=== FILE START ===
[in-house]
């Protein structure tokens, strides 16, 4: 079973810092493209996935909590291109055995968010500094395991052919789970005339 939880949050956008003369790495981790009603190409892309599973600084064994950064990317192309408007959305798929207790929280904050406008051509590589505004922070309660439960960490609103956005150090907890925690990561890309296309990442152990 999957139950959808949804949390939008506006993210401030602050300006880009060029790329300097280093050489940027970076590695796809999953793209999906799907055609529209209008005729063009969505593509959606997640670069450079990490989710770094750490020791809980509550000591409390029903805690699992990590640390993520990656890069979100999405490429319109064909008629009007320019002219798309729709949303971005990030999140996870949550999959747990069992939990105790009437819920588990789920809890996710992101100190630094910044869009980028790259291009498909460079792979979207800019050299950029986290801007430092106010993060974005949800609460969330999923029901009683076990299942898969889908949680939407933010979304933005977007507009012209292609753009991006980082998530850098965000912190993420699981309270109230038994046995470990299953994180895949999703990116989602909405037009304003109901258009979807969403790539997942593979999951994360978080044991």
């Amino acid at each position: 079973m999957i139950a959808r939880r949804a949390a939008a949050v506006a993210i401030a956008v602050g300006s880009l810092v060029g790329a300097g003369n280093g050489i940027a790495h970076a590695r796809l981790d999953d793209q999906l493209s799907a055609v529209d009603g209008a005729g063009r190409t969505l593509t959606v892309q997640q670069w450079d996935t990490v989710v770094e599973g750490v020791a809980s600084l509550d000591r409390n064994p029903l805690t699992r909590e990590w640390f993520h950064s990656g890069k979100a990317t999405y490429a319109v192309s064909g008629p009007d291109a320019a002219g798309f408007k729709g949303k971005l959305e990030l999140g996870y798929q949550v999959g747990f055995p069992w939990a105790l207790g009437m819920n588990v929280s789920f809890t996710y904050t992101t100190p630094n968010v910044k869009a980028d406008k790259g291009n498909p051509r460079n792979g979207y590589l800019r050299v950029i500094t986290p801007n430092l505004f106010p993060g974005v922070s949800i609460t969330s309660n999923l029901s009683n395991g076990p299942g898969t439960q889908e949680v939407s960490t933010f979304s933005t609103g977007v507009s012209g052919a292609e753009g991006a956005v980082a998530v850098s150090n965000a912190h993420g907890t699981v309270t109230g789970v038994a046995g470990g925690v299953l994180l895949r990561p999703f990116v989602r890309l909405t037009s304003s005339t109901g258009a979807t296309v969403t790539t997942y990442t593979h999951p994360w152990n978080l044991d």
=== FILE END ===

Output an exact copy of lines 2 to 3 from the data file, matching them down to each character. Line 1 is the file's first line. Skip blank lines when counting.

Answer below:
């Protein structure tokens, strides 16, 4: 079973810092493209996935909590291109055995968010500094395991052919789970005339 939880949050956008003369790495981790009603190409892309599973600084064994950064990317192309408007959305798929207790929280904050406008051509590589505004922070309660439960960490609103956005150090907890925690990561890309296309990442152990 999957139950959808949804949390939008506006993210401030602050300006880009060029790329300097280093050489940027970076590695796809999953793209999906799907055609529209209008005729063009969505593509959606997640670069450079990490989710770094750490020791809980509550000591409390029903805690699992990590640390993520990656890069979100999405490429319109064909008629009007320019002219798309729709949303971005990030999140996870949550999959747990069992939990105790009437819920588990789920809890996710992101100190630094910044869009980028790259291009498909460079792979979207800019050299950029986290801007430092106010993060974005949800609460969330999923029901009683076990299942898969889908949680939407933010979304933005977007507009012209292609753009991006980082998530850098965000912190993420699981309270109230038994046995470990299953994180895949999703990116989602909405037009304003109901258009979807969403790539997942593979999951994360978080044991």
């Amino acid at each position: 079973m999957i139950a959808r939880r949804a949390a939008a949050v506006a993210i401030a956008v602050g300006s880009l810092v060029g790329a300097g003369n280093g050489i940027a790495h970076a590695r796809l981790d999953d793209q999906l493209s799907a055609v529209d009603g209008a005729g063009r190409t969505l593509t959606v892309q997640q670069w450079d996935t990490v989710v770094e599973g750490v020791a809980s600084l509550d000591r409390n064994p029903l805690t699992r909590e990590w640390f993520h950064s990656g890069k979100a990317t999405y490429a319109v192309s064909g008629p009007d291109a320019a002219g798309f408007k729709g949303k971005l959305e990030l999140g996870y798929q949550v999959g747990f055995p069992w939990a105790l207790g009437m819920n588990v929280s789920f809890t996710y904050t992101t100190p630094n968010v910044k869009a980028d406008k790259g291009n498909p051509r460079n792979g979207y590589l800019r050299v950029i500094t986290p801007n430092l505004f106010p993060g974005v922070s949800i609460t969330s309660n999923l029901s009683n395991g076990p299942g898969t439960q889908e949680v939407s960490t933010f979304s933005t609103g977007v507009s012209g052919a292609e753009g991006a956005v980082a998530v850098s150090n965000a912190h993420g907890t699981v309270t109230g789970v038994a046995g470990g925690v299953l994180l895949r990561p999703f990116v989602r890309l909405t037009s304003s005339t109901g258009a979807t296309v969403t790539t997942y990442t593979h999951p994360w152990n978080l044991d």